Yes, you can be a teacher with social anxiety. Here are tips for teachers to be less nervous when teaching.
If you’re a teacher experiencing social anxiety in school, there are many ways you can manage your condition and succeed in the profession you love.
Social anxiety disorder is a recognized and treatable mental health condition classified among anxiety disorders in the Diagnostic and Statistical Manual of Mental Disorders, 5th edition, text revision (DSM-5-TR).
Teachers who experience social anxiety at school are not alone. Social anxiety disorder is the third most common psychiatric disorder in the United States after depression and substance misuse.
Social anxiety disorder is a mental health condition in which you fear and avoid social situations, especially ones where you anticipate being observed or judged. You may also fear performances, such as
- public speaking
- stage appearances
- playing in sports events
According to the National Institute of Mental Health (NIMH),
- face a classroom or lecture hall of students
- have coffee breaks with your colleagues
- attend parent-teacher conferences or faculty gatherings
Symptoms of social anxiety
- lump in the throat
- rapid heart rate
- shaking or trembling
- feeling that your mind has gone blank
- feelings of intense fear and anxiety
- dreading places where there are other people
According to Professor of psychiatry and social work, Dr. Joseph Himle, who’s worked with the Anxieties Disorders program at the University of Michigan Department of Psychiatry for 30 years, people with social anxiety disorder may fear commonplace daily interactions, including:
- talking with authoritative figures
- eating and drinking in public
- attending social events
- giving a talk or performing
- working with others
- being the center of attention
Himle says many report the condition’s symptoms feel “demoralizing.”
This has been a common question across social media. Teachers who respond are often very supportive with assurances that all teachers get nervous. They say that being a teacher with social anxiety disorder may not always be easy, but it’s possible.
Although there is no research on the prevalence of social anxiety disorder among teachers, studies do show a high amount of stress in the teaching profession. By 2022, 73%of teachers in a national report said they had frequent job-related stress, twice as many as the general working population.
Recent research shows that the COVID-19 pandemic increased teacher stress, and the return to face-to-face teaching has not yet diminished it.
A 2022 national study showed that K-12 workers have the highest burnout rate (44%) of all professions.
Stress is not the same as social anxiety, but it may play a part.
You may be looking for ways to deal with social anxiety at school. This information posted by the American Psychological Association suggests some coping strategies for teacher stress.
The following tips could help you feel less anxious when teaching.
1. Take care of yourself
You might try meditation, yoga, or breathing exercises.
One study showed that teachers who participate in stress management programs have both mental and physical health benefits.
Yoga with Adrienne has a video especially to help with social anxiety. The Insight Timer meditation app has many guided meditations and courses specifically for social anxiety.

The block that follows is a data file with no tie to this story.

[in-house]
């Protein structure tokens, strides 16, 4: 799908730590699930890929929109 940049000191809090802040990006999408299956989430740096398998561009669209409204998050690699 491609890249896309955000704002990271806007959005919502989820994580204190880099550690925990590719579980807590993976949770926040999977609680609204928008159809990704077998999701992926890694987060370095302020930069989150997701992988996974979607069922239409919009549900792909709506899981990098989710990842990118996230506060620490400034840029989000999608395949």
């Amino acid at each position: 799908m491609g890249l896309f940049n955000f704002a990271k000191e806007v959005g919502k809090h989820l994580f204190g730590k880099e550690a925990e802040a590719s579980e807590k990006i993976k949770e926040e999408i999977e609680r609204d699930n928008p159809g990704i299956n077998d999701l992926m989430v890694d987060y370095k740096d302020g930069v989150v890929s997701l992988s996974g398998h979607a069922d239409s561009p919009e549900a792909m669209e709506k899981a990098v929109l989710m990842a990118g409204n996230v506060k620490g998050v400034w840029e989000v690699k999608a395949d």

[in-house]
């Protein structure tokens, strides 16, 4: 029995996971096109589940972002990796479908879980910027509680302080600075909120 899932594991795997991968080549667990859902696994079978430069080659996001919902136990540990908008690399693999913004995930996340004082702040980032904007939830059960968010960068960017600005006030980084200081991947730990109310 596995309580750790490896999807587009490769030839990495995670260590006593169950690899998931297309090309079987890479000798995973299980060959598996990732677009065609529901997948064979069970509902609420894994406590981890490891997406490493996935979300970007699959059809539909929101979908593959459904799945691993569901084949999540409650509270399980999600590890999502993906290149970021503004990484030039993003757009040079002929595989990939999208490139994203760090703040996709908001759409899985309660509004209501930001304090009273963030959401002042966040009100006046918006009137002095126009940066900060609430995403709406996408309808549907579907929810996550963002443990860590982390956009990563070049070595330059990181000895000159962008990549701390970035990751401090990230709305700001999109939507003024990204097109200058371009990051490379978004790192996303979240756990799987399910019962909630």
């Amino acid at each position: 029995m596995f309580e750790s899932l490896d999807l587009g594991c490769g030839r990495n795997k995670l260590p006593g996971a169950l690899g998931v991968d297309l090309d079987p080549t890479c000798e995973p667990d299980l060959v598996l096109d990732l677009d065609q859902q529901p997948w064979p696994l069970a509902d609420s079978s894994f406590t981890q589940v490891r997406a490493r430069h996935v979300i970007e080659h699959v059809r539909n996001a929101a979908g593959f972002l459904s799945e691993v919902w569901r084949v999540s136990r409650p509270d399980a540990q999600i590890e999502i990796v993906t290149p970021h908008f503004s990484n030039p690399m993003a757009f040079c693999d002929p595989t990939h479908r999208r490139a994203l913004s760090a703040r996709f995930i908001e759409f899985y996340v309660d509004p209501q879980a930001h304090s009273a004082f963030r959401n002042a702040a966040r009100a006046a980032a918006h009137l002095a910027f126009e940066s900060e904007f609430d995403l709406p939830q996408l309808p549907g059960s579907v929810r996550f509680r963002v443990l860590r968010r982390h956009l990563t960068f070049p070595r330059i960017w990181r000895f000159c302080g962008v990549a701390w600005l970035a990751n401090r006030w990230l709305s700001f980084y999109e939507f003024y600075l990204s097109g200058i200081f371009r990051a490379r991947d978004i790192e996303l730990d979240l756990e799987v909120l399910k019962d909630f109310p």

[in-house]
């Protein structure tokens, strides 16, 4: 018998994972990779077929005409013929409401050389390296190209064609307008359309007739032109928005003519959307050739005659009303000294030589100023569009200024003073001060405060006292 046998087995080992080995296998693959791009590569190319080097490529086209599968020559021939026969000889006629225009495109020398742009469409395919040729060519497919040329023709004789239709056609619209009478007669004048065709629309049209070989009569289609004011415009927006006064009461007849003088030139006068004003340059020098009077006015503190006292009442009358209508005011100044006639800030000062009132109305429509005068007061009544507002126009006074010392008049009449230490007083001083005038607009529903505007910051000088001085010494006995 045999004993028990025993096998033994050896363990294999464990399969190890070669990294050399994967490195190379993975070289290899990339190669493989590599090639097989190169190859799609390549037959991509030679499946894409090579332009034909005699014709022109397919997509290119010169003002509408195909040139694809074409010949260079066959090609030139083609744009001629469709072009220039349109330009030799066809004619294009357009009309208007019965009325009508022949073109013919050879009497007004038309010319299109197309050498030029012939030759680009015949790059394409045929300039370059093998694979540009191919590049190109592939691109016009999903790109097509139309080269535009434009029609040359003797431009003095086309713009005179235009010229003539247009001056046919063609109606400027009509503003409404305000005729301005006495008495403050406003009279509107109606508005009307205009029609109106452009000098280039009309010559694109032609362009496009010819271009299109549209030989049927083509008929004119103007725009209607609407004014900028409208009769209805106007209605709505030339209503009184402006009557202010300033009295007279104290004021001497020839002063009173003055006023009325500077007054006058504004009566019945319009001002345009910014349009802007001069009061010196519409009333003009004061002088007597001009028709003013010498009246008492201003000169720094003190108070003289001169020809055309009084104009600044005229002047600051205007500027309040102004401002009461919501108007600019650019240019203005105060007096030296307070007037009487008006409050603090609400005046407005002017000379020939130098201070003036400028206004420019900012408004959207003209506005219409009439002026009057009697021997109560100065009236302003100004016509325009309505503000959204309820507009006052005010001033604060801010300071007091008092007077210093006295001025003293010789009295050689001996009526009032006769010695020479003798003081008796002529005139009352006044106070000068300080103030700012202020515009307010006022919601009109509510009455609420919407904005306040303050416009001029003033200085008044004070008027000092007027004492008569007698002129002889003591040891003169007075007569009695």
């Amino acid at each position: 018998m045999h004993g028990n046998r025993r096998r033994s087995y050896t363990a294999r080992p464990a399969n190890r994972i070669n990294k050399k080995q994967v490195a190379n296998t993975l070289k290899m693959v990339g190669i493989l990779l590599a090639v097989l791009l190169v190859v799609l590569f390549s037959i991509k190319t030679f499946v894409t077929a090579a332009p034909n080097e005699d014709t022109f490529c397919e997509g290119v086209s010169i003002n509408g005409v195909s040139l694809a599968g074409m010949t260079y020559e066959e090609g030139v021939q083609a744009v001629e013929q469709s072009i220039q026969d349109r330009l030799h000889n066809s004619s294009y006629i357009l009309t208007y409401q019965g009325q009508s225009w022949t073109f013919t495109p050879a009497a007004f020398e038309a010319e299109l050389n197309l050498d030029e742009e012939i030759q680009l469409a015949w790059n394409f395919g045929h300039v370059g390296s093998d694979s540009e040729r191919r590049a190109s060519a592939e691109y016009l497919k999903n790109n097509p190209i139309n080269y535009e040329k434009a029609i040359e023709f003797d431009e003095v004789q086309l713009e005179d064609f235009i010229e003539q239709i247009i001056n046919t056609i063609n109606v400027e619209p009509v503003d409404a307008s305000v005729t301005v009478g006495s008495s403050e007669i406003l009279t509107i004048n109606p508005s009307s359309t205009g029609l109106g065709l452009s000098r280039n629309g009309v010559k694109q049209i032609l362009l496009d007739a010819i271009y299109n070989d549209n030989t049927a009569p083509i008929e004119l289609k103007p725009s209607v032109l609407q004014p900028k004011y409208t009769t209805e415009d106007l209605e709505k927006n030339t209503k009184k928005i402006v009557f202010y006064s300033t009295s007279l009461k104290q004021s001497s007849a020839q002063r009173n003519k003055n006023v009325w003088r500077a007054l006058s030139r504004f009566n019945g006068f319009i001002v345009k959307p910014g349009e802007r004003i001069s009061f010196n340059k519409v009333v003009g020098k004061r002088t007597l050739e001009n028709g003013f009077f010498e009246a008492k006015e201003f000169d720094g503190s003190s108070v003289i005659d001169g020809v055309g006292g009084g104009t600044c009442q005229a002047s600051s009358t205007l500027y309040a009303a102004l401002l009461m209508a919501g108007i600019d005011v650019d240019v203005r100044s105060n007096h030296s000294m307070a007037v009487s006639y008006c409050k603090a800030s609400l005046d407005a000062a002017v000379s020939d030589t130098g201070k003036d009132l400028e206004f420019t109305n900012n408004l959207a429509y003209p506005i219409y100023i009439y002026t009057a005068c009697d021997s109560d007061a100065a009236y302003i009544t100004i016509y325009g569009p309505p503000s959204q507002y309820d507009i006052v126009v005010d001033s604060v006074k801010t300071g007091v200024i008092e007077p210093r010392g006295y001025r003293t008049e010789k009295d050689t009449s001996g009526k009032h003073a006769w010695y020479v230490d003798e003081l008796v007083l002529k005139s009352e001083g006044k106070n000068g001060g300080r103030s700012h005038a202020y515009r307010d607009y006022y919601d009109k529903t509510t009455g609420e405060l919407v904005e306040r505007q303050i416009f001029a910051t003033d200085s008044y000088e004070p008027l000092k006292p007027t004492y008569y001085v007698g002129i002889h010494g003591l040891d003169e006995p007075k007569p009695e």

2. Plan ahead (but not down to the letter)
Teachers often say that organization helps them feel in control. You might use
- lesson plans
- electronic calendars
- personal notes to keep yourself on track and still leave room for impromptu questions and answers
You might find our roundup of the best organizational apps for folks with ADHD helpful for your purposes.
3. Change up your classroom activities
You might try new activities if your standard ones trigger your anxiety. For example, try teaching in small groups rather than the whole classroom.
Some high school teachers take the pressure of speaking in front of a class by:
- pre-recording lectures and having students watch and take notes at home
- using class time for what most would consider “homework”
- leveraging the time throughout the period for workshopping any questions 1-on-1 or in small groups
4. Keep a healthy lifestyle
A recent study confirmed the “big three” predictors of mental health and well-being are:
- physical exercise
5. Know your triggers
You may want to pay attention to your social anxiety triggers and develop management strategies for them ahead of time.
6. Get support
Try searching out a supportive friend or support group. You may be surprised at the welcome and help you get.
7. Try therapy
Cognitive behavioral therapy (CBT) is the leading therapy for social anxiety disorder.
Larry Cohen, co-founder and chair of the National Social Anxiety Center (NSAC), says CBT is the most successful social anxiety disorder treatment, helping 3 out of 4 people with the condition improve.
8. Consider medication
A primary care doctor or mental health professional can help you decide if medication is right for you. There are
You may not totally get over the anxiety you feel when teaching. But you can try reaching out for support from one of the organizations on this list. There has never been more recognition and support for social anxiety and mental health than there is now.
- National Social Anxiety Center provides self-help videos, personal stories, and help finding treatment for social anxiety disorder.
- The APA Psychologist Locator will help you find a psychologist anywhere in the United States.
- Andrew Kukes Foundation for Social Anxiety (AKFSA) offers information about the diagnosis and treatment of social anxiety disorder, personal stories, and a network of supportive contacts.
- ADAA Support Groups is a nationwide support group list that includes groups especially for social anxiety disorder.